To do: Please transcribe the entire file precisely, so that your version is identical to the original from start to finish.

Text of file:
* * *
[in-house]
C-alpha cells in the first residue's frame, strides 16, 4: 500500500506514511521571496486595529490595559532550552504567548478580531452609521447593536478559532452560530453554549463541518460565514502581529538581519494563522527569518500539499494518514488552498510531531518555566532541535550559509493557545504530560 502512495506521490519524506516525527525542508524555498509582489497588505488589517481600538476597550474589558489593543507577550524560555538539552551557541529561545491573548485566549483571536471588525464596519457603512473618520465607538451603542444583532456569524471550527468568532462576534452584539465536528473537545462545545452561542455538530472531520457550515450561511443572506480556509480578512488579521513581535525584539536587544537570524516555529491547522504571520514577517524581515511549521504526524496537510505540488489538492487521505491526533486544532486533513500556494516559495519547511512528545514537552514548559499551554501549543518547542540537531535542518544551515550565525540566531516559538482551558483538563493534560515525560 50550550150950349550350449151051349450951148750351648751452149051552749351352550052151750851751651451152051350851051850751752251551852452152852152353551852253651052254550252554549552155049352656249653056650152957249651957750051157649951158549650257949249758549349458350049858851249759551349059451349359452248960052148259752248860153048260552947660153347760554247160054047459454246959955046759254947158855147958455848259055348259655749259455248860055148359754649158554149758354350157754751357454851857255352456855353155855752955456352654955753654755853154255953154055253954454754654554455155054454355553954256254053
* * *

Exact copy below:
[in-house]
C-alpha cells in the first residue's frame, strides 16, 4: 500500500506514511521571496486595529490595559532550552504567548478580531452609521447593536478559532452560530453554549463541518460565514502581529538581519494563522527569518500539499494518514488552498510531531518555566532541535550559509493557545504530560 502512495506521490519524506516525527525542508524555498509582489497588505488589517481600538476597550474589558489593543507577550524560555538539552551557541529561545491573548485566549483571536471588525464596519457603512473618520465607538451603542444583532456569524471550527468568532462576534452584539465536528473537545462545545452561542455538530472531520457550515450561511443572506480556509480578512488579521513581535525584539536587544537570524516555529491547522504571520514577517524581515511549521504526524496537510505540488489538492487521505491526533486544532486533513500556494516559495519547511512528545514537552514548559499551554501549543518547542540537531535542518544551515550565525540566531516559538482551558483538563493534560515525560 50550550150950349550350449151051349450951148750351648751452149051552749351352550052151750851751651451152051350851051850751752251551852452152852152353551852253651052254550252554549552155049352656249653056650152957249651957750051157649951158549650257949249758549349458350049858851249759551349059451349359452248960052148259752248860153048260552947660153347760554247160054047459454246959955046759254947158855147958455848259055348259655749259455248860055148359754649158554149758354350157754751357454851857255352456855353155855752955456352654955753654755853154255953154055253954454754654554455155054454355553954256254053